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Wisconsin State Natural Areas Program Devil's Backbone (Chase Creek) (No. 640)

Devil's Backbone (Chase Creek)

Photo by Thomas A. Meyer/DNR



Grant County. T4N-R6W, Sections 2, 3. 124 acres.



Devil's Backbone supports several Driftless Area features on 126 acres located between Wyalusing and Nelson Dewey State Parks. A precipitous ridge, which slopes down to the Mississippi River on the west and into the Chase Creek valley to the east, creates the steep-sided "spine" that gives the Devil's Backbone its name. The limestone-capped bluff lies 300' above the Mississippi's floodplain, and is vegetated with deciduous forest of oak, maple and basswood. Near the base of the bluff, along Dugway Road, is a woodland dominated by the uncommon chinquapin oak. Dolomite rock outcrops harbor ferns and wildflowers, including the amethyst shooting star, a showy, magenta-colored beauty that blooms in May. The sweeping vista of the river valley from the top of bluff is striking. To the east, the natural area protects a nearly mile-long stretch of Chase Creek, a cool, spring-fed, Class II trout stream. The upland adjacent to the stream valley contains southern mesic forest recovering from selective timber harvests. A tiny algific talus slope, characterized by fractured blocks of limestone bedrock that emanate refrigerated air throughout the year, is found perched on a shaded hillside. The cool microhabitat of the slope provides habitat for several uncommon periglacial relict plants and animals. Devil's Backbone is owned by the Mississippi Valley Conservancy and was designated a State Natural Area in 2011. It was formerly known as the Chase Creek State Natural Area.


Driving directions

From Glen Haven, go north on Dugway Road 1.2 miles. Small Mississippi Valley Conservancy signs mark the boundaries of the property along the road. Park on the roadside and walk up the very steep slope into the preserve.


Devil's Backbone (Chase Creek) is owned by:

  • Mississippi Valley Conservancy


The DNR's state natural areas program is comprised of lands owned by the state, private conservation organizations, municipalities, other governmental agencies, educational institutions and private individuals. While the majority of SNAs are open to the public, access may vary according to individual ownership policies. Public use restrictions may apply due to public safety, or to protect endangered or threatened species or unique natural features. Lands may be temporarily closed due to specific management activities. Users are encouraged to contact the landowner for more specific details.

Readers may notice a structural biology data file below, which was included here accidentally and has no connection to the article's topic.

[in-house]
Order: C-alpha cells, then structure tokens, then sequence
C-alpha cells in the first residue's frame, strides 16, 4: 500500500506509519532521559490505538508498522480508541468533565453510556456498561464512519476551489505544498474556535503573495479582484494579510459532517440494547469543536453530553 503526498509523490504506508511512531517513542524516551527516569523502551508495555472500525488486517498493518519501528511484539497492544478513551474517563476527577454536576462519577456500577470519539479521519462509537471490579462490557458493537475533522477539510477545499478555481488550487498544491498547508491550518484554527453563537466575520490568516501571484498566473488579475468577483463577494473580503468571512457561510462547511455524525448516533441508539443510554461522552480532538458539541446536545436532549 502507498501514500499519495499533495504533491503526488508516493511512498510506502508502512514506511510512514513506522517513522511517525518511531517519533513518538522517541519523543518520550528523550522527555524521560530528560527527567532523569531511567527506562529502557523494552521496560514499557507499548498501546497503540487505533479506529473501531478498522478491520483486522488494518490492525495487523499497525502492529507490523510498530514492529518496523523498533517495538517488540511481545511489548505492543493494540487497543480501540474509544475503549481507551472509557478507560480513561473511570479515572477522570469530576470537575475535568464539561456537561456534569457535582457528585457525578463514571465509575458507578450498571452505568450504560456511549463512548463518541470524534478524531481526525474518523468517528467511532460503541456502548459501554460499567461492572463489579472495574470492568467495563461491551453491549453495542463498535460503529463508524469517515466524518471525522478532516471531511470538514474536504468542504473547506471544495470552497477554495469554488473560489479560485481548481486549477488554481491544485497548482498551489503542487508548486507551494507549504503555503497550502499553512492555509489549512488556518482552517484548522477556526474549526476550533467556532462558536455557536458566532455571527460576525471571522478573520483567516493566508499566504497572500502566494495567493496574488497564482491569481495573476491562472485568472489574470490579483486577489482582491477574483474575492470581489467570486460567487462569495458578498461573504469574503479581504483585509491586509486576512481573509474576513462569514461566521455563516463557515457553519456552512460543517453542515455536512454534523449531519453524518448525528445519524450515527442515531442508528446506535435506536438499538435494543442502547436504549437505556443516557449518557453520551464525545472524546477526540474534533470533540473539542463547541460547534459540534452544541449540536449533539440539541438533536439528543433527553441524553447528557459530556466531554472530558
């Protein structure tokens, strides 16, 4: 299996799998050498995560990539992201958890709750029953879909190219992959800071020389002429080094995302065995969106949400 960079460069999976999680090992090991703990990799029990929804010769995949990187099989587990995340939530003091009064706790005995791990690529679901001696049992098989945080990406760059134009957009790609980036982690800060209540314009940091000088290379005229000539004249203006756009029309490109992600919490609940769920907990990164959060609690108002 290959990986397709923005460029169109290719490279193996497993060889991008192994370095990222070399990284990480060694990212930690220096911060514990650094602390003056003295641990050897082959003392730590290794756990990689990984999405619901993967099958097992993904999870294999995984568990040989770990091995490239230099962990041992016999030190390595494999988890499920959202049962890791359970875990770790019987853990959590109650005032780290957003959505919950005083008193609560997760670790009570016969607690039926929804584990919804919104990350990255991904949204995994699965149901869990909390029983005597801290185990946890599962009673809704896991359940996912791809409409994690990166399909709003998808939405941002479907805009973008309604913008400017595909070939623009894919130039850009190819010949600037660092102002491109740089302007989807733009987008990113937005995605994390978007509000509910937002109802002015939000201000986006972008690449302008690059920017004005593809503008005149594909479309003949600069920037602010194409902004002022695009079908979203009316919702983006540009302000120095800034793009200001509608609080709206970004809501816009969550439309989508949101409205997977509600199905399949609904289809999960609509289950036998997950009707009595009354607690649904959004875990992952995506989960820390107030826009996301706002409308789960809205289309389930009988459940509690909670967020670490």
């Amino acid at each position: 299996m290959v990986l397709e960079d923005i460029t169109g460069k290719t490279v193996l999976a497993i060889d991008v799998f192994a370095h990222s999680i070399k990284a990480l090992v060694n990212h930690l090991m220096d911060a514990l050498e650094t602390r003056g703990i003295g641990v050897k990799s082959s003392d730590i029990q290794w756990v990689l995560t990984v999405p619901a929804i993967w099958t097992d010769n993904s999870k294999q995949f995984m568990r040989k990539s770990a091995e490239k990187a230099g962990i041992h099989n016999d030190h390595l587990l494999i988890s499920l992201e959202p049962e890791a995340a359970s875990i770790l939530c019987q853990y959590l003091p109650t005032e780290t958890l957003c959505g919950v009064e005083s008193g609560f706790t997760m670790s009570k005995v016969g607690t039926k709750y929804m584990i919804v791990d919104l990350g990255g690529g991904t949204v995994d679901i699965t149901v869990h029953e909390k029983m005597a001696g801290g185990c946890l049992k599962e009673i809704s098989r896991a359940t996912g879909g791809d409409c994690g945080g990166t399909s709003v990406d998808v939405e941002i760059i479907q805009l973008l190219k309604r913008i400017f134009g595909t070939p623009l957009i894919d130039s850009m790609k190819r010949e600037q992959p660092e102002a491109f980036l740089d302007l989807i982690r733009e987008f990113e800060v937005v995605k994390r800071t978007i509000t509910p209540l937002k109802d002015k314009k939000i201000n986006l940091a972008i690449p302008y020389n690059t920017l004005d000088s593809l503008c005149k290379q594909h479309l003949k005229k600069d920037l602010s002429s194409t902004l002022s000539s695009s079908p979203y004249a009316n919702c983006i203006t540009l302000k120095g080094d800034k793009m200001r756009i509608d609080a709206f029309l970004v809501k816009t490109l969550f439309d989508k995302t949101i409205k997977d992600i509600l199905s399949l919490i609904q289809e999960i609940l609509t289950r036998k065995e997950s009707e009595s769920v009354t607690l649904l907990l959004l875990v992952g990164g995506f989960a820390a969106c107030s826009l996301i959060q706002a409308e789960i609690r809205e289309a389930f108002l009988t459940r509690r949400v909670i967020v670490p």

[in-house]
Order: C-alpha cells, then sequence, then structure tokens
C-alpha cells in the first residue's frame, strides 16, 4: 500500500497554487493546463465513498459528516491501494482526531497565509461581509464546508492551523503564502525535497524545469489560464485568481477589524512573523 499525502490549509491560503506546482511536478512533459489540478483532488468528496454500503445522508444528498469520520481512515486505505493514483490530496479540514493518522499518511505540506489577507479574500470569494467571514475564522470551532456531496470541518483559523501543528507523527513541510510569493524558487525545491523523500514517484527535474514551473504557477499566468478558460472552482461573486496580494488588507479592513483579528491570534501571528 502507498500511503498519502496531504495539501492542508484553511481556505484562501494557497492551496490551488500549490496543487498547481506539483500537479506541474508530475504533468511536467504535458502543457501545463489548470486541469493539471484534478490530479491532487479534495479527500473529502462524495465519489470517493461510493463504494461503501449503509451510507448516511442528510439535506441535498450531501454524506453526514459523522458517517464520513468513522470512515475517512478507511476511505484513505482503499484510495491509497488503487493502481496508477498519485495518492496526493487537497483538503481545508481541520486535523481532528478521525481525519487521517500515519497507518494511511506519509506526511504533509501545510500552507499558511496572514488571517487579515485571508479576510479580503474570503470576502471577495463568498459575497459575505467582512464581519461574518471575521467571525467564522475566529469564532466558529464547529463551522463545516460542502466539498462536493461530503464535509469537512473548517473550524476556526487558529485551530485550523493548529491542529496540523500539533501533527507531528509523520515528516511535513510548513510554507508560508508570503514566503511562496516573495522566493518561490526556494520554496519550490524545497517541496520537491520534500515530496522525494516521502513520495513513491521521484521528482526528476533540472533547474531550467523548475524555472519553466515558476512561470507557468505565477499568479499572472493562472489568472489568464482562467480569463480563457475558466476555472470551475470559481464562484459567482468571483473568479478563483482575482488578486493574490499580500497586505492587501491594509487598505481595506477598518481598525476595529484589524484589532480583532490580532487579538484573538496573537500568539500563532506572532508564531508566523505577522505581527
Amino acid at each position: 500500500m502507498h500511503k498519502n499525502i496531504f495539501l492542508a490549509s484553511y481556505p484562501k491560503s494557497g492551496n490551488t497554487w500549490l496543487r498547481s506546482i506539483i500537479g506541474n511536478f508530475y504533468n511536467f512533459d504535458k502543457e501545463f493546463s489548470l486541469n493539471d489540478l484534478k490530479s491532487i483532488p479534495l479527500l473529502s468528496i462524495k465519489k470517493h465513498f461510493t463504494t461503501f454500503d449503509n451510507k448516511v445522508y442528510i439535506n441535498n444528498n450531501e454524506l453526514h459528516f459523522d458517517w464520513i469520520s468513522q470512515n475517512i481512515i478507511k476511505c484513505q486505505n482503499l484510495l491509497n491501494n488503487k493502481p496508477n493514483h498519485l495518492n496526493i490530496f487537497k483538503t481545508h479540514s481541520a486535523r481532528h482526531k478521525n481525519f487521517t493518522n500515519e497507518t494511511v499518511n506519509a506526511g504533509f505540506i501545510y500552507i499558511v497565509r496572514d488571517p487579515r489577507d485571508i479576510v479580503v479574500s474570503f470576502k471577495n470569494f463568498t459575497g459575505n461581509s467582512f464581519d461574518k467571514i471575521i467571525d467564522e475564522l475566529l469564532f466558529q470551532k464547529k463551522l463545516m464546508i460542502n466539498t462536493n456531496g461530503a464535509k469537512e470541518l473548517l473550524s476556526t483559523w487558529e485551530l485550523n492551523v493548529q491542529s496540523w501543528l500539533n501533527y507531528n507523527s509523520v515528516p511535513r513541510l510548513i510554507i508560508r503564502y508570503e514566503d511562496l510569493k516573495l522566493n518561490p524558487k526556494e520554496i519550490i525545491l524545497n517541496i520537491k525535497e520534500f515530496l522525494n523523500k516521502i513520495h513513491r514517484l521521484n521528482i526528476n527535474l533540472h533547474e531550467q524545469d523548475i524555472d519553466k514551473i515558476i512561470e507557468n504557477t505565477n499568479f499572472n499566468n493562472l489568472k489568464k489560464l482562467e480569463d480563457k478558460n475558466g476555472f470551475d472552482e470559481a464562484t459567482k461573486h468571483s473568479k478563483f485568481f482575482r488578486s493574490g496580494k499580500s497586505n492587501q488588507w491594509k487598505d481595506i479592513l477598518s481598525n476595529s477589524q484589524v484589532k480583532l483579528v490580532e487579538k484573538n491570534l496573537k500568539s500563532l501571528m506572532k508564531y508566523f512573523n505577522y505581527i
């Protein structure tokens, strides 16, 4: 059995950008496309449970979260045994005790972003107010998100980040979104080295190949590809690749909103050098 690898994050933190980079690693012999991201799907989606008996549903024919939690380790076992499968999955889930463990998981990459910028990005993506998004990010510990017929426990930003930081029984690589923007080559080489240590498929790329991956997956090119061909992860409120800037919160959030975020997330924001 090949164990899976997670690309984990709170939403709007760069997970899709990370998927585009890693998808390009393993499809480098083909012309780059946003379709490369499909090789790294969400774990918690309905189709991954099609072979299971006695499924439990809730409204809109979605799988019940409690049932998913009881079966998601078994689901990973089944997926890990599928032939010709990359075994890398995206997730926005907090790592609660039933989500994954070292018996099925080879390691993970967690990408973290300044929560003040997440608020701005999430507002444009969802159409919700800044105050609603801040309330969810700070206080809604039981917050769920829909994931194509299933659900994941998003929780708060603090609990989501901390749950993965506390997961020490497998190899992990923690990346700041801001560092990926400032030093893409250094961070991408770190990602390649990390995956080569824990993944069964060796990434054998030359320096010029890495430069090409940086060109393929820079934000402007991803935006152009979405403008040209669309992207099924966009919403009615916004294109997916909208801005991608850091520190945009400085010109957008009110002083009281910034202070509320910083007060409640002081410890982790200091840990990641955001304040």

The data shown on these maps have been obtained from various sources, and are of varying age, reliability, and resolution. The data may contain errors or omissions and should not be interpreted as a legal representation of legal ownership boundaries.


Very few State Natural Areas have public facilities, but nearly all are open for a variety of recreational activities as indicated below. Generally, there are no picnic areas, restrooms, or other developments. Parking lots or designated parking areas are noted on individual SNA pages and maps. Trails, if present, are typically undesignated footpaths. If a developed trail is present, it will normally be noted on the SNA map and/or under the "Access" tab. A compass and topographic map or a GPS unit are useful tools for exploring larger, isolated SNAs.

The good majority of SNAs are isolated and have few or no facilities. Some SNAs have vehicle access lanes or parking lots, but their accessibility may vary depending on weather conditions. Parking lots and lanes are not plowed during winter. Hiking trails may be nonexistent or consist of undeveloped footpaths. A GPS unit or compass and detailed topographic map are useful tools for exploring larger SNAs.

Non-DNR lands

Entrance fees: For non-DNR-owned SNAs, we are unaware of any vehicle or admission fees. However, please contact the landowner for more information.

Hunting and trapping

This is a non-DNR owned SNA: Opportunities for hunting and trapping depend on the land owner. Please contact them directly to find out about their rules for hunting and trapping. You can find a link to other owner websites under the "Resources" heading above. More details regarding allowable uses of this non-DNR owned SNA may be posted, if available, under the "Access" tab above.

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Other activities

Other allowable activities such as - but not limited to camping, geocaching and bicycling are determined by the landowner. Please contact them directly or visit their websites for details.

Last revised: Thursday, March 31, 2022